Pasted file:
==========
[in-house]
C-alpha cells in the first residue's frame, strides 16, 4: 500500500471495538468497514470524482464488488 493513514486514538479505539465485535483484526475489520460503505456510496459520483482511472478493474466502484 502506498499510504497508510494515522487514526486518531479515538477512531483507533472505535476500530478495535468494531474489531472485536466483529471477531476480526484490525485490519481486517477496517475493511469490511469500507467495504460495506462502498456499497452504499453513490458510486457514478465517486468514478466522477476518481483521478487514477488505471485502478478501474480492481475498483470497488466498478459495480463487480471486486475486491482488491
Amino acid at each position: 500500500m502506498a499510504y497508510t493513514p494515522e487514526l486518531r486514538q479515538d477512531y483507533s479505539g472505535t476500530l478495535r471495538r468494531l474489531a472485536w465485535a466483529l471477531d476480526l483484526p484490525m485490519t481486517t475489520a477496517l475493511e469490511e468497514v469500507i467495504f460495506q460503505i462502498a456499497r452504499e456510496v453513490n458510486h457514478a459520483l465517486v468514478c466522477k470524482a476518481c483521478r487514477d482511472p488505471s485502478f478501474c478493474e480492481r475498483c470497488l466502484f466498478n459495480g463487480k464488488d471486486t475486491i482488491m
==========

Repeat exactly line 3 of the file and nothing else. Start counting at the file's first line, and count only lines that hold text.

Amino acid at each position: 500500500m502506498a499510504y497508510t493513514p494515522e487514526l486518531r486514538q479515538d477512531y483507533s479505539g472505535t476500530l478495535r471495538r468494531l474489531a472485536w465485535a466483529l471477531d476480526l483484526p484490525m485490519t481486517t475489520a477496517l475493511e469490511e468497514v469500507i467495504f460495506q460503505i462502498a456499497r452504499e456510496v453513490n458510486h457514478a459520483l465517486v468514478c466522477k470524482a476518481c483521478r487514477d482511472p488505471s485502478f478501474c478493474e480492481r475498483c470497488l466502484f466498478n459495480g463487480k464488488d471486486t475486491i482488491m